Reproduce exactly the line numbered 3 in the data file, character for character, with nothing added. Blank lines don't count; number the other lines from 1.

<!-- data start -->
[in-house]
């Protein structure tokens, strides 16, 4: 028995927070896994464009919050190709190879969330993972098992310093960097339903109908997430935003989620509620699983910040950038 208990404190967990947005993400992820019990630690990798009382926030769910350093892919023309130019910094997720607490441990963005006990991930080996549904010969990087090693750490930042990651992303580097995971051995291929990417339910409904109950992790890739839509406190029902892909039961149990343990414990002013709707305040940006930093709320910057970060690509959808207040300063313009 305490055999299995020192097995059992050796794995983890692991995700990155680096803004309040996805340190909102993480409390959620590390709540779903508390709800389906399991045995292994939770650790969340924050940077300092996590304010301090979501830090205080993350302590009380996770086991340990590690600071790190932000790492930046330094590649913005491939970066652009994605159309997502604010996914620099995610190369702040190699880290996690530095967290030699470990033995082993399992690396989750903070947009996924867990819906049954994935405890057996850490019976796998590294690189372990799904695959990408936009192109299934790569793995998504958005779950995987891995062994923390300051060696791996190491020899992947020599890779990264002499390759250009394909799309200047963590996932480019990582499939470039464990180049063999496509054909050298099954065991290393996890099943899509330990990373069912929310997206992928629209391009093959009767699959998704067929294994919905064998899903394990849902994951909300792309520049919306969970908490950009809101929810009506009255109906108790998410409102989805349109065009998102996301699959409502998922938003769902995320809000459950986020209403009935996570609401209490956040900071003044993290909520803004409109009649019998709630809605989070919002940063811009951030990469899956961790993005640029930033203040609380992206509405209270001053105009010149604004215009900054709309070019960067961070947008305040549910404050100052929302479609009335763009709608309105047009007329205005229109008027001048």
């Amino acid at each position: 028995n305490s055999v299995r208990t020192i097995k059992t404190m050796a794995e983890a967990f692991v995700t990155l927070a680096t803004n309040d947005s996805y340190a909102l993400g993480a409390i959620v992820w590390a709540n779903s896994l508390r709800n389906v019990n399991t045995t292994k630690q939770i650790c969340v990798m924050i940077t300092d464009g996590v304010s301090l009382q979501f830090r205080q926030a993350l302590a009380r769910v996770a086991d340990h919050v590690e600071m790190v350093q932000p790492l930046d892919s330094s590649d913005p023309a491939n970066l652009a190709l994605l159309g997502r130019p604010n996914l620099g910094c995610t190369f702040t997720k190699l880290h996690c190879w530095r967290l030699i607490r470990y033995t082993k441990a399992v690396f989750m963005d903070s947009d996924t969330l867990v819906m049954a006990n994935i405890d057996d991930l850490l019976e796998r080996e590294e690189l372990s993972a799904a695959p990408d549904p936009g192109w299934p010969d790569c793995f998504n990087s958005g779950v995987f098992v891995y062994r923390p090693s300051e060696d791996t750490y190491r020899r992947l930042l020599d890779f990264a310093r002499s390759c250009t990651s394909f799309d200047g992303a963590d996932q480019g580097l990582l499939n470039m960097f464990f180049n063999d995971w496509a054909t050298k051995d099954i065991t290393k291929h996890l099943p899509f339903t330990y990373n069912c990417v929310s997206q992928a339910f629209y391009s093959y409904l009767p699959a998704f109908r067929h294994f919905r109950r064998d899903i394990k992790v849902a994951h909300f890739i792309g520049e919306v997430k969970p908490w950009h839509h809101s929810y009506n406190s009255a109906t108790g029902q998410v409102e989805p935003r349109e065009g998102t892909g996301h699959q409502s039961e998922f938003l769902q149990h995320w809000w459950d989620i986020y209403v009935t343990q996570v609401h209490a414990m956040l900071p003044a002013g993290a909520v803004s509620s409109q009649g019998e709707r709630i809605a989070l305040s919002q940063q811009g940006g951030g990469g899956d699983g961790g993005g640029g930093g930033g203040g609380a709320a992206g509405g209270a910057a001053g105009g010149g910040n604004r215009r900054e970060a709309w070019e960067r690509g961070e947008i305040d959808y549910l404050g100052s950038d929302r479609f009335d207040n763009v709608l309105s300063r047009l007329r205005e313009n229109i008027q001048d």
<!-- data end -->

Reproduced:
């Amino acid at each position: 028995n305490s055999v299995r208990t020192i097995k059992t404190m050796a794995e983890a967990f692991v995700t990155l927070a680096t803004n309040d947005s996805y340190a909102l993400g993480a409390i959620v992820w590390a709540n779903s896994l508390r709800n389906v019990n399991t045995t292994k630690q939770i650790c969340v990798m924050i940077t300092d464009g996590v304010s301090l009382q979501f830090r205080q926030a993350l302590a009380r769910v996770a086991d340990h919050v590690e600071m790190v350093q932000p790492l930046d892919s330094s590649d913005p023309a491939n970066l652009a190709l994605l159309g997502r130019p604010n996914l620099g910094c995610t190369f702040t997720k190699l880290h996690c190879w530095r967290l030699i607490r470990y033995t082993k441990a399992v690396f989750m963005d903070s947009d996924t969330l867990v819906m049954a006990n994935i405890d057996d991930l850490l019976e796998r080996e590294e690189l372990s993972a799904a695959p990408d549904p936009g192109w299934p010969d790569c793995f998504n990087s958005g779950v995987f098992v891995y062994r923390p090693s300051e060696d791996t750490y190491r020899r992947l930042l020599d890779f990264a310093r002499s390759c250009t990651s394909f799309d200047g992303a963590d996932q480019g580097l990582l499939n470039m960097f464990f180049n063999d995971w496509a054909t050298k051995d099954i065991t290393k291929h996890l099943p899509f339903t330990y990373n069912c990417v929310s997206q992928a339910f629209y391009s093959y409904l009767p699959a998704f109908r067929h294994f919905r109950r064998d899903i394990k992790v849902a994951h909300f890739i792309g520049e919306v997430k969970p908490w950009h839509h809101s929810y009506n406190s009255a109906t108790g029902q998410v409102e989805p935003r349109e065009g998102t892909g996301h699959q409502s039961e998922f938003l769902q149990h995320w809000w459950d989620i986020y209403v009935t343990q996570v609401h209490a414990m956040l900071p003044a002013g993290a909520v803004s509620s409109q009649g019998e709707r709630i809605a989070l305040s919002q940063q811009g940006g951030g990469g899956d699983g961790g993005g640029g930093g930033g203040g609380a709320a992206g509405g209270a910057a001053g105009g010149g910040n604004r215009r900054e970060a709309w070019e960067r690509g961070e947008i305040d959808y549910l404050g100052s950038d929302r479609f009335d207040n763009v709608l309105s300063r047009l007329r205005e313009n229109i008027q001048d």